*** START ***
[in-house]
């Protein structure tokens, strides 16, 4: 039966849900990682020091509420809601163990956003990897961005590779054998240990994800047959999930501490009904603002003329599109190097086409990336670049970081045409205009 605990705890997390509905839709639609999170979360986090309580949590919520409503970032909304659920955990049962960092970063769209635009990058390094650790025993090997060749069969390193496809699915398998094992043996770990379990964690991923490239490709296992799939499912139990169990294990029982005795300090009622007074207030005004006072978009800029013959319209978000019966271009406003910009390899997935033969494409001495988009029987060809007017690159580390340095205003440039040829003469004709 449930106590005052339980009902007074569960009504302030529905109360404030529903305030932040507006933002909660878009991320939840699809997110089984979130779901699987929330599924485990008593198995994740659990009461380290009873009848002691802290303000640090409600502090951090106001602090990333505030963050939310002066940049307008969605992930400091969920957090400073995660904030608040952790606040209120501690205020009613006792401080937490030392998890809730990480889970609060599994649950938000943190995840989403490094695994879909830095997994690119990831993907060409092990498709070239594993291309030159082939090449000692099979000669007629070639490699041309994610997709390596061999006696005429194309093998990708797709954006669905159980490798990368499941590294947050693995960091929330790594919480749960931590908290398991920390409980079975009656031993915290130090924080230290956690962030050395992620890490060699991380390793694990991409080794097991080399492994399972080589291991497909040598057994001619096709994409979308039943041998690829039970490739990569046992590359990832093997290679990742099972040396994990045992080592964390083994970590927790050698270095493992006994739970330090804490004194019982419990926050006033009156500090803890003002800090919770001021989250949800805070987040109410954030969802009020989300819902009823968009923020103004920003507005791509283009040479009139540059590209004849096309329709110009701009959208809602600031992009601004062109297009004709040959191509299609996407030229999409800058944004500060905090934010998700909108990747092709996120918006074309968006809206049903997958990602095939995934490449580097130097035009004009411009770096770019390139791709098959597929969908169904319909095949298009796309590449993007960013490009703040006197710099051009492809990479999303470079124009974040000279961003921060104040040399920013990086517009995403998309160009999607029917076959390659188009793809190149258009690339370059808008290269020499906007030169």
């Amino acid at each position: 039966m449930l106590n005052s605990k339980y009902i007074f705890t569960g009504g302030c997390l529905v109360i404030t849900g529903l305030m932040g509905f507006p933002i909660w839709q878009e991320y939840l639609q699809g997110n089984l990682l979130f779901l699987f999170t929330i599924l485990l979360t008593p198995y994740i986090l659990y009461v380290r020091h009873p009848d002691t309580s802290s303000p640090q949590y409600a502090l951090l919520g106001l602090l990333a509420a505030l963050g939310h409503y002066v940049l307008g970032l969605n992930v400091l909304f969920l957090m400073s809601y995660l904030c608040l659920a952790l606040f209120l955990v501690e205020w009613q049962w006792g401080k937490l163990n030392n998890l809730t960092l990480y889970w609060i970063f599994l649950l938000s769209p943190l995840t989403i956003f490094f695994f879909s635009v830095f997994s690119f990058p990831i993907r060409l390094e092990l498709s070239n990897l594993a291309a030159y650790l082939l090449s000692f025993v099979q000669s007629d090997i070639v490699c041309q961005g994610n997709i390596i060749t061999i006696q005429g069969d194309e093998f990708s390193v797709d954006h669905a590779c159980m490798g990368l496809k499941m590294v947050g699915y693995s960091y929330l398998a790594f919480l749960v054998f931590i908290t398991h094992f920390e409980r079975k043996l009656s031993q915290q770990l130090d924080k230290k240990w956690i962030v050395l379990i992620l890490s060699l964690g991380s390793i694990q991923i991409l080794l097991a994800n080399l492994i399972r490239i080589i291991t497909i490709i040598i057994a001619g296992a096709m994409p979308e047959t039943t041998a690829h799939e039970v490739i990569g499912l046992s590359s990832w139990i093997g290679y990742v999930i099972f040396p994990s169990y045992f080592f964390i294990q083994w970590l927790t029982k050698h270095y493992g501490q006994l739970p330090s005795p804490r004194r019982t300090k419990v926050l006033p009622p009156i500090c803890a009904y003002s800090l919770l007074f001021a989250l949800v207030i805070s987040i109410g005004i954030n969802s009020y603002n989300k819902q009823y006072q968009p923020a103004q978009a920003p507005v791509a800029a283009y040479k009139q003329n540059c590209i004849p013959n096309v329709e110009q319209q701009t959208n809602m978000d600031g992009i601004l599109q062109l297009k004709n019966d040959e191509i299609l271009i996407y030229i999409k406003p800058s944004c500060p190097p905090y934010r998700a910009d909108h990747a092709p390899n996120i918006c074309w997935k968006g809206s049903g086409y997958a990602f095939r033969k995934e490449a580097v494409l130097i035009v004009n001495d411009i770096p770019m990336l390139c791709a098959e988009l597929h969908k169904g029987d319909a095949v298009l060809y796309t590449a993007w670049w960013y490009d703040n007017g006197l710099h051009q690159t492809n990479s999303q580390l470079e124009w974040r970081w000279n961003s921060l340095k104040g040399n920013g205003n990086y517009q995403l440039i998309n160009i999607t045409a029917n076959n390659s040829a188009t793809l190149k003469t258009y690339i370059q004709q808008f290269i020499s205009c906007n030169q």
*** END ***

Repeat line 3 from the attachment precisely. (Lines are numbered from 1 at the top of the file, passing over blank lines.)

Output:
């Amino acid at each position: 039966m449930l106590n005052s605990k339980y009902i007074f705890t569960g009504g302030c997390l529905v109360i404030t849900g529903l305030m932040g509905f507006p933002i909660w839709q878009e991320y939840l639609q699809g997110n089984l990682l979130f779901l699987f999170t929330i599924l485990l979360t008593p198995y994740i986090l659990y009461v380290r020091h009873p009848d002691t309580s802290s303000p640090q949590y409600a502090l951090l919520g106001l602090l990333a509420a505030l963050g939310h409503y002066v940049l307008g970032l969605n992930v400091l909304f969920l957090m400073s809601y995660l904030c608040l659920a952790l606040f209120l955990v501690e205020w009613q049962w006792g401080k937490l163990n030392n998890l809730t960092l990480y889970w609060i970063f599994l649950l938000s769209p943190l995840t989403i956003f490094f695994f879909s635009v830095f997994s690119f990058p990831i993907r060409l390094e092990l498709s070239n990897l594993a291309a030159y650790l082939l090449s000692f025993v099979q000669s007629d090997i070639v490699c041309q961005g994610n997709i390596i060749t061999i006696q005429g069969d194309e093998f990708s390193v797709d954006h669905a590779c159980m490798g990368l496809k499941m590294v947050g699915y693995s960091y929330l398998a790594f919480l749960v054998f931590i908290t398991h094992f920390e409980r079975k043996l009656s031993q915290q770990l130090d924080k230290k240990w956690i962030v050395l379990i992620l890490s060699l964690g991380s390793i694990q991923i991409l080794l097991a994800n080399l492994i399972r490239i080589i291991t497909i490709i040598i057994a001619g296992a096709m994409p979308e047959t039943t041998a690829h799939e039970v490739i990569g499912l046992s590359s990832w139990i093997g290679y990742v999930i099972f040396p994990s169990y045992f080592f964390i294990q083994w970590l927790t029982k050698h270095y493992g501490q006994l739970p330090s005795p804490r004194r019982t300090k419990v926050l006033p009622p009156i500090c803890a009904y003002s800090l919770l007074f001021a989250l949800v207030i805070s987040i109410g005004i954030n969802s009020y603002n989300k819902q009823y006072q968009p923020a103004q978009a920003p507005v791509a800029a283009y040479k009139q003329n540059c590209i004849p013959n096309v329709e110009q319209q701009t959208n809602m978000d600031g992009i601004l599109q062109l297009k004709n019966d040959e191509i299609l271009i996407y030229i999409k406003p800058s944004c500060p190097p905090y934010r998700a910009d909108h990747a092709p390899n996120i918006c074309w997935k968006g809206s049903g086409y997958a990602f095939r033969k995934e490449a580097v494409l130097i035009v004009n001495d411009i770096p770019m990336l390139c791709a098959e988009l597929h969908k169904g029987d319909a095949v298009l060809y796309t590449a993007w670049w960013y490009d703040n007017g006197l710099h051009q690159t492809n990479s999303q580390l470079e124009w974040r970081w000279n961003s921060l340095k104040g040399n920013g205003n990086y517009q995403l440039i998309n160009i999607t045409a029917n076959n390659s040829a188009t793809l190149k003469t258009y690339i370059q004709q808008f290269i020499s205009c906007n030169q």